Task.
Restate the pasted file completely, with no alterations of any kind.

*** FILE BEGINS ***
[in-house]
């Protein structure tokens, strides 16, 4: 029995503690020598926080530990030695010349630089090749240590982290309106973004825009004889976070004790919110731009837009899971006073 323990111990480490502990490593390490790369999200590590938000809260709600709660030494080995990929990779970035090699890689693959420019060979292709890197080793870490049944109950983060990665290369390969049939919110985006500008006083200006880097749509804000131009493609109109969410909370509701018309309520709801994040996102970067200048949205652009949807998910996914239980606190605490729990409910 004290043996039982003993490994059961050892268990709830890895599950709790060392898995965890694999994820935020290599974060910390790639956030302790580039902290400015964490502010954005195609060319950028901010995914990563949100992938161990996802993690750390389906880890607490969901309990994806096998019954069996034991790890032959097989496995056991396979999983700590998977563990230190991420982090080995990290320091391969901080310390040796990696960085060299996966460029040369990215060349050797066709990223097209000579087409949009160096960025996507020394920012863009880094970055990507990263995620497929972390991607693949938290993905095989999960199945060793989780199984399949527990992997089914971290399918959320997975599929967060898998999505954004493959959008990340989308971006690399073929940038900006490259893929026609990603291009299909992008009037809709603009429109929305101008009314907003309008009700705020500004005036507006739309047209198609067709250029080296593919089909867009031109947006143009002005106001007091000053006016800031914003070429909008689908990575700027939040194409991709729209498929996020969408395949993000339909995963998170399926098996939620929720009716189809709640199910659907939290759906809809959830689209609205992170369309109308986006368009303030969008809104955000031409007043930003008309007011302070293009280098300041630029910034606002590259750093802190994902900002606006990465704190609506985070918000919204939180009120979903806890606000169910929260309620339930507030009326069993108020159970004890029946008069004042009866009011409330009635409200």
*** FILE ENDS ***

[in-house]
């Protein structure tokens, strides 16, 4: 029995503690020598926080530990030695010349630089090749240590982290309106973004825009004889976070004790919110731009837009899971006073 323990111990480490502990490593390490790369999200590590938000809260709600709660030494080995990929990779970035090699890689693959420019060979292709890197080793870490049944109950983060990665290369390969049939919110985006500008006083200006880097749509804000131009493609109109969410909370509701018309309520709801994040996102970067200048949205652009949807998910996914239980606190605490729990409910 004290043996039982003993490994059961050892268990709830890895599950709790060392898995965890694999994820935020290599974060910390790639956030302790580039902290400015964490502010954005195609060319950028901010995914990563949100992938161990996802993690750390389906880890607490969901309990994806096998019954069996034991790890032959097989496995056991396979999983700590998977563990230190991420982090080995990290320091391969901080310390040796990696960085060299996966460029040369990215060349050797066709990223097209000579087409949009160096960025996507020394920012863009880094970055990507990263995620497929972390991607693949938290993905095989999960199945060793989780199984399949527990992997089914971290399918959320997975599929967060898998999505954004493959959008990340989308971006690399073929940038900006490259893929026609990603291009299909992008009037809709603009429109929305101008009314907003309008009700705020500004005036507006739309047209198609067709250029080296593919089909867009031109947006143009002005106001007091000053006016800031914003070429909008689908990575700027939040194409991709729209498929996020969408395949993000339909995963998170399926098996939620929720009716189809709640199910659907939290759906809809959830689209609205992170369309109308986006368009303030969008809104955000031409007043930003008309007011302070293009280098300041630029910034606002590259750093802190994902900002606006990465704190609506985070918000919204939180009120979903806890606000169910929260309620339930507030009326069993108020159970004890029946008069004042009866009011409330009635409200």